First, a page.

His routine became "Wake up, feel hungover, and take a drink. I would take a couple shots to become normal. It’s a panacea. Boredom. Depression. You need a drink to go to the post office. I had to get a drink to … any time I would leave the apartment I would need a drink. I would need a drink to do my laundry. I always kept two bottles in my car. A brown bottle for me, and a white bottle for someone else. I drank bourbon and most other people drank vodka. Vodka mixes with everything."

"I saw it coming a long way away," he said. "I knew it would eventually kill me. I took it for granted that it would kill me. I lost my spleen when I was nine years old. It is one of the filters of the blood. I had one less filter to filter my blood [from alcohol]."

Alex's family didn’t grasp the severity of the disease, but his brother Bruce experienced it first-hand while on a trip to The Happiest Place on Earth, Disneyland.

“Bruce had no idea how bad it was. I went into the men's restroom and knocked a couple of mini bottles back. He asked me if I wanted to go on a roller coaster and I said, 'No, you guys go ahead," and he told me I was yellow. I said 'Hey, I don't like roller coasters!’ I literally didn't know what he meant. But he said, 'no, you're yellow. Your skin is yellow. Your eyes are yellow.'"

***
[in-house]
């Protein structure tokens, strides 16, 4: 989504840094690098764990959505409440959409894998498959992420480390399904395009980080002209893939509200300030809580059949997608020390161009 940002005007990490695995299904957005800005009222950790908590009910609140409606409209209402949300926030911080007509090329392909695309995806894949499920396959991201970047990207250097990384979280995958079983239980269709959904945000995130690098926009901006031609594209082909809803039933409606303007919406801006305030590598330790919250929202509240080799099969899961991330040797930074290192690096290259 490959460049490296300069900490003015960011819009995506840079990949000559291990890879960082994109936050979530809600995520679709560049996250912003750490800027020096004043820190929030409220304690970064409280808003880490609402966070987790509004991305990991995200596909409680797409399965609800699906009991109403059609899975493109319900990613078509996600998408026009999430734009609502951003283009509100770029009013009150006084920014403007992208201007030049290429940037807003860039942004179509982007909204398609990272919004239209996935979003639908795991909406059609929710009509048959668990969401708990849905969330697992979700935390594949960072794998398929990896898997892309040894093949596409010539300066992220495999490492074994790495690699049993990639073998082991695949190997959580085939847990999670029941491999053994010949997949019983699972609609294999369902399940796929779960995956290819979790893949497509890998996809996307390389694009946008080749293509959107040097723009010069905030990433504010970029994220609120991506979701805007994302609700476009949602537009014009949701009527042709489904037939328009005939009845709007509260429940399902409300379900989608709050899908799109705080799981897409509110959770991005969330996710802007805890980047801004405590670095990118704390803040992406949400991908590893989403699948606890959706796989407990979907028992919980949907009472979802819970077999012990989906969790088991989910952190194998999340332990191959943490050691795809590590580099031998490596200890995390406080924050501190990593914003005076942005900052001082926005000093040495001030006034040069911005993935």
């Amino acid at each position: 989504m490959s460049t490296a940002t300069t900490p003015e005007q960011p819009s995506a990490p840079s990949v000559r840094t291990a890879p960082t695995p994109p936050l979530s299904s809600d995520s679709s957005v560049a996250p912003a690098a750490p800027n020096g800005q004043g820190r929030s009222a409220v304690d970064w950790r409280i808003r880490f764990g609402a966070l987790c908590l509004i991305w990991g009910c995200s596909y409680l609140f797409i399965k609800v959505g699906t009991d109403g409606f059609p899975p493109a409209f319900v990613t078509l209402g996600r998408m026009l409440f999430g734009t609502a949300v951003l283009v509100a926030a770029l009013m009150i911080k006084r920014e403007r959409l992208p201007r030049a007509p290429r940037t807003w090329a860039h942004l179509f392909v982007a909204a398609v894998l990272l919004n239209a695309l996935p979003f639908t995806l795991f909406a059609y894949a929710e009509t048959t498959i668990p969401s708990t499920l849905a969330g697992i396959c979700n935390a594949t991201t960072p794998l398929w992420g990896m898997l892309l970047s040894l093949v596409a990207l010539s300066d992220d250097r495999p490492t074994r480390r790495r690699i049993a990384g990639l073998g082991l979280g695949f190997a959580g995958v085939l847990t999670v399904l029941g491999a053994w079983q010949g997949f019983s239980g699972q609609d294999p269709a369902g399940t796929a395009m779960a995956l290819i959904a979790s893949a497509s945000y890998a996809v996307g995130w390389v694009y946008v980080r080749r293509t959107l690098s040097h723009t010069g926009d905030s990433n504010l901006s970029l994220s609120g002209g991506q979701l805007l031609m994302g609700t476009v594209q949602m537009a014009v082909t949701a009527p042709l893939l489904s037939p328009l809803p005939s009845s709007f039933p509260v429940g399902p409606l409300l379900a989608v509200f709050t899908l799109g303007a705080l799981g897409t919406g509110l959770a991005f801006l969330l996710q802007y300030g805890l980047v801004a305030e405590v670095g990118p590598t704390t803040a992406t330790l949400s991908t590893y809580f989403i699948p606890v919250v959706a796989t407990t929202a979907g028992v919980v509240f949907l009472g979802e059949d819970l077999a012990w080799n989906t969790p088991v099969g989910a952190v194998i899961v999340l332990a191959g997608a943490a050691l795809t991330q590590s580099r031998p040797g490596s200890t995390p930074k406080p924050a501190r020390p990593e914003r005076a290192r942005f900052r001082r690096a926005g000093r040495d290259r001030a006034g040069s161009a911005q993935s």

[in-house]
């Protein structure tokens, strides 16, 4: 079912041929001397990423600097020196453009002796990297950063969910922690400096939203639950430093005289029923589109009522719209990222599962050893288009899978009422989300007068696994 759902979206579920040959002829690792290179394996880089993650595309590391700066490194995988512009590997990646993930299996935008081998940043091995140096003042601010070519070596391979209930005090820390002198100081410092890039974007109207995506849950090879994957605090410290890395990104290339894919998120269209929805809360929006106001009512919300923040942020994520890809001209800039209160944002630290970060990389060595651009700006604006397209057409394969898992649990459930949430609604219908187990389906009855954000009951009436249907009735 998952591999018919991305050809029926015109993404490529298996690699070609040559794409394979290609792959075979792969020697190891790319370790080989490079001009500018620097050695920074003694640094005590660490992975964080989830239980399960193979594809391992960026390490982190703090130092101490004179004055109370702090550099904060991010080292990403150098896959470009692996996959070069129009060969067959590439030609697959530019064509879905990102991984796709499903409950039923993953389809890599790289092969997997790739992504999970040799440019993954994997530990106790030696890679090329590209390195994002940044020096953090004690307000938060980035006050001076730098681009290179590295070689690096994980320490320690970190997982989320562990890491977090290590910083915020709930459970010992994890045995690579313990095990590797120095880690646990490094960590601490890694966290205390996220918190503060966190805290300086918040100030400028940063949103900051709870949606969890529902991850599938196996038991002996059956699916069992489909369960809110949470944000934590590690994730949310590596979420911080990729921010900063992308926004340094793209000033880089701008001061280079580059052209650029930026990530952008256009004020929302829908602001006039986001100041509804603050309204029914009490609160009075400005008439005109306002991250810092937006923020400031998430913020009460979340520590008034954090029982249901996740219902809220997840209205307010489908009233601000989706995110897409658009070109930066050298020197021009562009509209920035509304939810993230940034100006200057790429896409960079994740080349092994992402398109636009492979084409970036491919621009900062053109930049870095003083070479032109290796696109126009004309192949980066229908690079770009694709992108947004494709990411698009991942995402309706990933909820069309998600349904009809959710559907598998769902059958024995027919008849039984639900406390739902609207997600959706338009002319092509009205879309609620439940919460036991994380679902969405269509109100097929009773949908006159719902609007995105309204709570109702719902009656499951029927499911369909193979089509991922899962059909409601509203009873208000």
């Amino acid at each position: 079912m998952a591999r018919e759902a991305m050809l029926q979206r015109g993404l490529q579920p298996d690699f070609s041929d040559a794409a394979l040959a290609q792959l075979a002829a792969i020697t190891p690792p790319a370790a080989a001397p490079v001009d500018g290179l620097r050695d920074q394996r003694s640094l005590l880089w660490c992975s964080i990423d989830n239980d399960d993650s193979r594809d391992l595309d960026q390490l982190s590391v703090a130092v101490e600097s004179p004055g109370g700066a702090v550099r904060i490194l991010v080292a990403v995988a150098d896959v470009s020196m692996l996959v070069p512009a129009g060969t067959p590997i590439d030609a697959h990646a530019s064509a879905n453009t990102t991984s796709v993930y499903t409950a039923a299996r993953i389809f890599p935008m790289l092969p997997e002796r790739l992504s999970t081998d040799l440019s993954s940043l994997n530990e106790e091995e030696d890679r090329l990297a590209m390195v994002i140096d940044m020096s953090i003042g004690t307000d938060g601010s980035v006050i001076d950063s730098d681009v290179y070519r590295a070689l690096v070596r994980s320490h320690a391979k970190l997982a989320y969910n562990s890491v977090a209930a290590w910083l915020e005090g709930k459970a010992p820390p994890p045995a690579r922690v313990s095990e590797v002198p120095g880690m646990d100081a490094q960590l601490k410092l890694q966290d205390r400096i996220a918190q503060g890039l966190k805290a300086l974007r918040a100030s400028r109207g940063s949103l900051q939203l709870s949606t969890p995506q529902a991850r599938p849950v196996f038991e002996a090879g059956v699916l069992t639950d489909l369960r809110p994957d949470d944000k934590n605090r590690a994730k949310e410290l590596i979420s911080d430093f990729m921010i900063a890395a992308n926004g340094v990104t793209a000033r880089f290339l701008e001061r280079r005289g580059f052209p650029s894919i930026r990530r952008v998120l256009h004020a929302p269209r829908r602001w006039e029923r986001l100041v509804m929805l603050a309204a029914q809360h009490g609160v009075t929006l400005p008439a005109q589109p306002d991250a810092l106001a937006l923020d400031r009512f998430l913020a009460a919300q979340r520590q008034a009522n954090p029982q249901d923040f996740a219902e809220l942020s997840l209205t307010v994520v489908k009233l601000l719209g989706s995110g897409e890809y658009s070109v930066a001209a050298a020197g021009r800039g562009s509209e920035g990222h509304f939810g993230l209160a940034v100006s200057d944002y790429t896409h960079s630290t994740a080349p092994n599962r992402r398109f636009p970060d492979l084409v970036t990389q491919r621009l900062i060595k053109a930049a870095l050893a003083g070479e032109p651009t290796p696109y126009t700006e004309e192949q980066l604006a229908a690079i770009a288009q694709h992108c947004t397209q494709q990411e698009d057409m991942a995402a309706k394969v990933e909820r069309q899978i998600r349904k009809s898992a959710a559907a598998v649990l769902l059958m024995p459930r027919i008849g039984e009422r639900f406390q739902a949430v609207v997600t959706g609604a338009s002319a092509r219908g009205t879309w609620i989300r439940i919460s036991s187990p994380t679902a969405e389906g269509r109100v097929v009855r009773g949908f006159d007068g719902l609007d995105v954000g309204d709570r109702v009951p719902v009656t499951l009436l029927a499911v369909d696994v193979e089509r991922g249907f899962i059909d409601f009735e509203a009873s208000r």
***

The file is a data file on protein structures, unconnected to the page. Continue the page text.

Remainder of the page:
At the age of 43, Alex was diagnosed with cirrhosis of the liver.

Caption: Alex during one of his many hospital stays in December 2012. Photo by Traci Lopez-Bosworth.

"The problem is I went to that building right there [a local area hospital]," Alex said. "I went in with my father. I asked, 'Dad, will you take me to the hospital? I need to go to rehab.' I needed a doctor to refer me in order to go to rehab. I said, 'Go with me. I need some support,' and we went to the hospital. We thought it was a great hospital. I chose it out of loyalty. I was born there. But it was bought up by a for-profit corporation."

"We went. They said I had to go to the E.R. – my dad was afraid to break the rules. I go in there and the guy is not interested in me at all. I had had a couple drinks before I went and I think that turned him off. He was young."

"I wanted to see if it was depression, or alcoholism, or both,” said Alex. “I wanted to be under a doctor's supervision. I didn't know if they would dry me out or put me on medication or what. I wanted to get into Mesa Vista [Hospital]. But the guy at the local hospital tested my blood and put me in the E.R. He said I didn't really need to be there. I told him I wanted to go to rehab and he told me 'I don't think rehab works.' So I couldn't go to rehab, and that was five years before I quit. How much damage did five years of drinking a bottle of whiskey a day do? He told me to go to A.A. [Alcoholics Anonymous] and to get my affairs in order, then released me. Based on his personal opinion, I didn't need rehab. I was uninsured and they didn't care about me."